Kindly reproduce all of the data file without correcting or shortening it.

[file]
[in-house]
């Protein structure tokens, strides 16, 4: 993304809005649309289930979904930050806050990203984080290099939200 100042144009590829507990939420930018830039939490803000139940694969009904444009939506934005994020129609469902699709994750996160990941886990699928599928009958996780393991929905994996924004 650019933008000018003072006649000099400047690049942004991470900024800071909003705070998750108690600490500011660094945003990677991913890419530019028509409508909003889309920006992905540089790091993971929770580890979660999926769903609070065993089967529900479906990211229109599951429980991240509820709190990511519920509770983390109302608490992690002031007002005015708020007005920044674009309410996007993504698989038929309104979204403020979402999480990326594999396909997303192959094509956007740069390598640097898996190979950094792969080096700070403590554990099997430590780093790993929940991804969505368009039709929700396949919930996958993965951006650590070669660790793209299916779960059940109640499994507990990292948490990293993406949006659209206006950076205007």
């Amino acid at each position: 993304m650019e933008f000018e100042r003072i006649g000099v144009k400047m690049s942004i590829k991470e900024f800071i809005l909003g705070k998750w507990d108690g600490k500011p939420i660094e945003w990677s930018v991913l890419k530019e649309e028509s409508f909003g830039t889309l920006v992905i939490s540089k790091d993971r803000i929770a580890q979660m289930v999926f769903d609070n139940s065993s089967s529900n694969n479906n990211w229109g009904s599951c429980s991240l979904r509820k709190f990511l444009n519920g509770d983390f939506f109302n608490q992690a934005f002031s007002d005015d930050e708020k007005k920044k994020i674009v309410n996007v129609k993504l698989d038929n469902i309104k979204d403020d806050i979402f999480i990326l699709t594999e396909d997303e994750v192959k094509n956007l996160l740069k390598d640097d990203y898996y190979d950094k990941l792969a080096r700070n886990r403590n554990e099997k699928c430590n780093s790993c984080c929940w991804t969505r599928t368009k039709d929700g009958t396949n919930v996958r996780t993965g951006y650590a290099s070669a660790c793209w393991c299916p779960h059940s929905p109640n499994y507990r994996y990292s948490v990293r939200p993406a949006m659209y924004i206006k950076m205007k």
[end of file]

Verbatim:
[in-house]
């Protein structure tokens, strides 16, 4: 993304809005649309289930979904930050806050990203984080290099939200 100042144009590829507990939420930018830039939490803000139940694969009904444009939506934005994020129609469902699709994750996160990941886990699928599928009958996780393991929905994996924004 650019933008000018003072006649000099400047690049942004991470900024800071909003705070998750108690600490500011660094945003990677991913890419530019028509409508909003889309920006992905540089790091993971929770580890979660999926769903609070065993089967529900479906990211229109599951429980991240509820709190990511519920509770983390109302608490992690002031007002005015708020007005920044674009309410996007993504698989038929309104979204403020979402999480990326594999396909997303192959094509956007740069390598640097898996190979950094792969080096700070403590554990099997430590780093790993929940991804969505368009039709929700396949919930996958993965951006650590070669660790793209299916779960059940109640499994507990990292948490990293993406949006659209206006950076205007």
């Amino acid at each position: 993304m650019e933008f000018e100042r003072i006649g000099v144009k400047m690049s942004i590829k991470e900024f800071i809005l909003g705070k998750w507990d108690g600490k500011p939420i660094e945003w990677s930018v991913l890419k530019e649309e028509s409508f909003g830039t889309l920006v992905i939490s540089k790091d993971r803000i929770a580890q979660m289930v999926f769903d609070n139940s065993s089967s529900n694969n479906n990211w229109g009904s599951c429980s991240l979904r509820k709190f990511l444009n519920g509770d983390f939506f109302n608490q992690a934005f002031s007002d005015d930050e708020k007005k920044k994020i674009v309410n996007v129609k993504l698989d038929n469902i309104k979204d403020d806050i979402f999480i990326l699709t594999e396909d997303e994750v192959k094509n956007l996160l740069k390598d640097d990203y898996y190979d950094k990941l792969a080096r700070n886990r403590n554990e099997k699928c430590n780093s790993c984080c929940w991804t969505r599928t368009k039709d929700g009958t396949n919930v996958r996780t993965g951006y650590a290099s070669a660790c793209w393991c299916p779960h059940s929905p109640n499994y507990r994996y990292s948490v990293r939200p993406a949006m659209y924004i206006k950076m205007k």